London Assmembly warns of multi-millon pound Olympic Park blackhole

Tuesday, 12 October 2010

By Duncan Mackay
British Sports Internet Writer of the Year

October 12 - Concerns have been expressed by the London Assembly over the financial implications of the decision to transfer the ownership of the Olympic Park to the Olympic Park Legacy Company (OPLC), a report published today warned.

The report, published by the London Assembly’s Budget and Performance Committee, claims that the London Development Agency (LDA) will be left owing £387 million ($612 million) to the Government following a deal to transfer the Olympic Park land to the OPLC.

Before the creation of the OPLC, the LDA had been responsible for the Olympic Park’s legacy and had incurred considerable costs in purchasing and remediating the site, the report says.

Under a deal agreed between the LDA board, London Mayor Boris Johnson and the Government, the Olympic land will be transferred debt-free to the OPLC.

The deal requires the Treasury to pay £438 million ($693 million) on top of the existing budget in order to partly relieve the LDA of about £800 million ($1.3 billion) in debt incurred when assembling the site.

But the report says that the LDA will still be left owing £387 million ($612 million) to the Treasury following the completion of the deal.

Earlier this year, Johnson outlined plans to abolish the LDA and fold its functions into the Greater London Authority.

But the report says that, given the Mayor’s plans to abolish the LDA, "it remains unclear" how the £387 million ($612 million) liability will be met.

It said: "The LDA was planning to make repayments over a ten-year period with the majority of cash coming from its annual Government grant income.

"However, that repayment plan now looks improbable and clarity is needed on how the debt will be repaid."

The report adds that the LDA will also have £25 million ($39 million) of OPLC "commitments" to repay and further land purchase compensation claims, currently estimated at £41 million ($64 million), "with the potential for increases if further claims are made in the future".

It said: "If the LDA is to be wound up, the outstanding debt to Government and other ongoing Olympic commitments will need to be settled.

"This may have implications for the funding available in London for economic development in 2011/12 and beyond as well as the mayor’s plan to roll the LDA’s functions into the GLA."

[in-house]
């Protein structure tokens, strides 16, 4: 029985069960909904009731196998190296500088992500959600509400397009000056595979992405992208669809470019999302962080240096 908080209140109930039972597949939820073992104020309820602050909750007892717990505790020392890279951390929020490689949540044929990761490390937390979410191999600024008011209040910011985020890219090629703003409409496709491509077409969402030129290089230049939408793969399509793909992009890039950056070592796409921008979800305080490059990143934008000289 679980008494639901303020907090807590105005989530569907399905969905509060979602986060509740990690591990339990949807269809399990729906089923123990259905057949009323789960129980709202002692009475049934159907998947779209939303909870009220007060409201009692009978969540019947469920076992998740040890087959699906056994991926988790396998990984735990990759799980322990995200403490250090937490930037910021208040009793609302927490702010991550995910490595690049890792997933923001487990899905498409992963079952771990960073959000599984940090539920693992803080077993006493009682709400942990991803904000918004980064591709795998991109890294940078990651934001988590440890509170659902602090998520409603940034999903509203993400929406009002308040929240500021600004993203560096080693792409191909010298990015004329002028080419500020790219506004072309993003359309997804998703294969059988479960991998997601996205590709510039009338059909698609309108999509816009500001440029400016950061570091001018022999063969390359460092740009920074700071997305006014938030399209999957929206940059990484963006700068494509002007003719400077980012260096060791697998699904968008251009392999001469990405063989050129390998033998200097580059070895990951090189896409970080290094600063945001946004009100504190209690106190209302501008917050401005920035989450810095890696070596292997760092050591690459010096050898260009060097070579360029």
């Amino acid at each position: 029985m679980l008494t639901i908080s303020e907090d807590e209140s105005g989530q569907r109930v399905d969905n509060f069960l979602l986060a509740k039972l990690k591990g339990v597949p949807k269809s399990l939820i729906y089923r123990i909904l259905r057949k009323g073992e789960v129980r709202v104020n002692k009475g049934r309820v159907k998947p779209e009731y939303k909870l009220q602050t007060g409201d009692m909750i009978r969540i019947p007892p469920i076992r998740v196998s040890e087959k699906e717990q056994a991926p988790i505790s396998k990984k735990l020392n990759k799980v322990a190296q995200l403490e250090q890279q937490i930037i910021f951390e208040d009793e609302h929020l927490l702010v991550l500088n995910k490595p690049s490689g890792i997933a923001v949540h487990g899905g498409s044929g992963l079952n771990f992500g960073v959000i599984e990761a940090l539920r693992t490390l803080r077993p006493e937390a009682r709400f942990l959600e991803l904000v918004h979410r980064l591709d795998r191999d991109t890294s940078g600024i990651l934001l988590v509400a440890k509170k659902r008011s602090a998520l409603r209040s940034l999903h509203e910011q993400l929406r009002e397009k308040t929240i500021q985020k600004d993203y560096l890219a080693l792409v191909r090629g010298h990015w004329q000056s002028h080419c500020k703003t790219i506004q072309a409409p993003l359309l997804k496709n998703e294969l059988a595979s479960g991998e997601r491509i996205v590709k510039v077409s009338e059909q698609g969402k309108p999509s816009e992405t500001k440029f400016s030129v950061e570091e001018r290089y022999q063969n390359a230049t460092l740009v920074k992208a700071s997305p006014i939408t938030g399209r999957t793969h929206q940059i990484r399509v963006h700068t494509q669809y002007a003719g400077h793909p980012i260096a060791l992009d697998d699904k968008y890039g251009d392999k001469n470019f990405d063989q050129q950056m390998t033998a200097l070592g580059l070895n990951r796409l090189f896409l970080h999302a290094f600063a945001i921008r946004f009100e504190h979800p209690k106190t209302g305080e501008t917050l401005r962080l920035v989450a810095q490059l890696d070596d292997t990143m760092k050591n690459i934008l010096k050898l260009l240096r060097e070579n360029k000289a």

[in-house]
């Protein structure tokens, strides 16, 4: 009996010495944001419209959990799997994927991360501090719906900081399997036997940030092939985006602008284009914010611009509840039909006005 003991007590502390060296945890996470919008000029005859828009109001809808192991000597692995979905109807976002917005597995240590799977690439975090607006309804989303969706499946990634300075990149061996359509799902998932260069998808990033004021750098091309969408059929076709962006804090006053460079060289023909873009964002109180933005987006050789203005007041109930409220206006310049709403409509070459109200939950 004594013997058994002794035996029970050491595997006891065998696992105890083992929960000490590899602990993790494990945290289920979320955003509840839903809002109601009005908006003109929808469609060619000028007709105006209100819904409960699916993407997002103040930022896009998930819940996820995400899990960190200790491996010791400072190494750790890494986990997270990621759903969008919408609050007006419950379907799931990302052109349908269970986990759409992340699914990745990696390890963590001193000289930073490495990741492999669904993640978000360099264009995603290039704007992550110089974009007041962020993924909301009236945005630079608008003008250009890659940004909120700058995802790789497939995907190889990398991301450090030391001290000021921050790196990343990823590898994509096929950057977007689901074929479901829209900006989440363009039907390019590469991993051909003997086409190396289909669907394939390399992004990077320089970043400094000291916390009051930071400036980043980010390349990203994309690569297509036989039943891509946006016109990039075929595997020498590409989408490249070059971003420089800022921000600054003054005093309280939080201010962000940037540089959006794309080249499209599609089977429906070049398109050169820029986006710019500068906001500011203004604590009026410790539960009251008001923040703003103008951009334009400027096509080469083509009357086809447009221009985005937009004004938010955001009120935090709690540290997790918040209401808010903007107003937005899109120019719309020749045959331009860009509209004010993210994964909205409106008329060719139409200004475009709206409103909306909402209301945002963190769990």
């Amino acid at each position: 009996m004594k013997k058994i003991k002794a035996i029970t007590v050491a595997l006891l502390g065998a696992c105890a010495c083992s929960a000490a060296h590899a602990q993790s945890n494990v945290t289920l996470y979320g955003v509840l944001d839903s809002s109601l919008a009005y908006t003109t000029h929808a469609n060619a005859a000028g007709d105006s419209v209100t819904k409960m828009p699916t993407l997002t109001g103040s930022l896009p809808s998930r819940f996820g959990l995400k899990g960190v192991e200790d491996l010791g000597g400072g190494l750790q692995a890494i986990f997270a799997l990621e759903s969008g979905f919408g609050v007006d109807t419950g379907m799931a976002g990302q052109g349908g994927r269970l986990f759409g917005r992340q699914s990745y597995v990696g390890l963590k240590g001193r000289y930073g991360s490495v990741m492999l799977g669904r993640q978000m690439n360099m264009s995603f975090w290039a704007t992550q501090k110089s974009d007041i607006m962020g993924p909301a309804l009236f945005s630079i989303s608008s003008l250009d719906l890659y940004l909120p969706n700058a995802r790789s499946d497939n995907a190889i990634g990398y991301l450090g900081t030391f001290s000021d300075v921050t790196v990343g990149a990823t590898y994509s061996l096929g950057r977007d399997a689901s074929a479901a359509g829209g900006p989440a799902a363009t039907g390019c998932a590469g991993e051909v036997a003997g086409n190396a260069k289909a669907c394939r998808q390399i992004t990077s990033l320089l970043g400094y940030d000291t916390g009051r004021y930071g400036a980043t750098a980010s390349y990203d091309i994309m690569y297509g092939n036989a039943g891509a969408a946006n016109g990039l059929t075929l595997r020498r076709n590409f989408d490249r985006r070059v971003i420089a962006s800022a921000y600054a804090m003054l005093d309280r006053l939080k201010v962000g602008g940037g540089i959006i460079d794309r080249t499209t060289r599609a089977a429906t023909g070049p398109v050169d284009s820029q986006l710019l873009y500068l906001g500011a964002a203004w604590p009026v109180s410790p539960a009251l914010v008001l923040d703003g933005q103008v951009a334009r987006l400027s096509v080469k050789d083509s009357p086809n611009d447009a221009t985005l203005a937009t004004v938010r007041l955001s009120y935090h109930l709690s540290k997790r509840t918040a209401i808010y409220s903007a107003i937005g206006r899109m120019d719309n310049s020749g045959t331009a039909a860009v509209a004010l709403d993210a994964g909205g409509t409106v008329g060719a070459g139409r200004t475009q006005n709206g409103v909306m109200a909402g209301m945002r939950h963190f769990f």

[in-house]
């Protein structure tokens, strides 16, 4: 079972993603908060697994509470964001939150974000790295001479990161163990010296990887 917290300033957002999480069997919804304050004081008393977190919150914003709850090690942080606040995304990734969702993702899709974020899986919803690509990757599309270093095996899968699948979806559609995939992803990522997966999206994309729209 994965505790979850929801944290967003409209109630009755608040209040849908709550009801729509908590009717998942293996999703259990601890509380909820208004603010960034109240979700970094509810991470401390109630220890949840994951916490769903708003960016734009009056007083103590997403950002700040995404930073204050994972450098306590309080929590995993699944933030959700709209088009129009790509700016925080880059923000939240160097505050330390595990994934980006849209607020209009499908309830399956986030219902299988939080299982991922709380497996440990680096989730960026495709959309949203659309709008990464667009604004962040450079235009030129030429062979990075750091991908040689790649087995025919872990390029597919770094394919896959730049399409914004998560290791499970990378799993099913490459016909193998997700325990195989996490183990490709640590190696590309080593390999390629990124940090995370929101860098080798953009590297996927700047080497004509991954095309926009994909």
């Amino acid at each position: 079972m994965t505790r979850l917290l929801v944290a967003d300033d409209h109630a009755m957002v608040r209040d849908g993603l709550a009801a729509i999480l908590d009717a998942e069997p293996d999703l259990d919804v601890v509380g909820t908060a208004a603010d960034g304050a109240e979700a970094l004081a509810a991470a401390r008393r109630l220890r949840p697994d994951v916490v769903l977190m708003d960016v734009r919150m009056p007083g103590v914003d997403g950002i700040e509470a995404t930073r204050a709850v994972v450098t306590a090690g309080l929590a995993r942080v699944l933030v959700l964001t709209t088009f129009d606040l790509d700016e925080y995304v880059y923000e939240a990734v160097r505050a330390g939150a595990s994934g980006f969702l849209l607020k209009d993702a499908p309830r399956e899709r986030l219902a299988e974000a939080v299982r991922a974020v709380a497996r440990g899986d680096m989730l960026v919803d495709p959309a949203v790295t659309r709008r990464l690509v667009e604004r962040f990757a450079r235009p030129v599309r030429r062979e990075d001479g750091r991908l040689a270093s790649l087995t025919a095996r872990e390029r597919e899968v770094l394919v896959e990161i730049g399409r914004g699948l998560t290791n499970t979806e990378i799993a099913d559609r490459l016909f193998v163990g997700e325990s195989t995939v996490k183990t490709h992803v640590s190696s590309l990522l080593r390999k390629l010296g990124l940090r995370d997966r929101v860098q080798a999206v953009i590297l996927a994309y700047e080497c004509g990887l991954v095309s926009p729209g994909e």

The Assembly welcomes the creation of the OPLC but still said it still feared that the potential economic benefits of London hosting the Olympics and Paralympics would not be maximised.

John Biggs the chairman of the Budget and Performance Committee said: "The OPLC has responsibility for the Olympic Park's physical legacy, but there needs to be a clear line of accountability for legacy beyond that, such as an investment in skills and employment, as well as legacy outside the Park. 

"A huge amount of money has gone into creating the Olympic Park and this investment must result in an economic benefit for East London and the capital as a whole.

"Everyone thinks responsibility for the legacy is cut and dried, but our investigation suggests there are still many unanswered questions which need to be addressed if London is to get the kind of legacy that was promised."

The Committee is seeking a response to the issues raised in the report from the Mayor by the beginning of February 2011.

The report is the first of a two-part investigation. Part two, scheduled for early 2011, will examine the adequacy of the transformation budgets, as well as overall legacy costs and funding.

Contact the writer of this story at duncan.mackay@insidethegames.biz


Related stories
September 2010:
 Athletics plans have harmed long-term legacy of Olympic Stadium report claims
July 2010: Olympic Park Legacy Company courting Gulf investors
July 2010: Legacy benefits of London Olympics will not be known until 2020
July 2010: Government agree to £438 million Olympic Park land transfer
July 2010: Future of London 2012 Olympic Park in jeopardy, warns legacy chief

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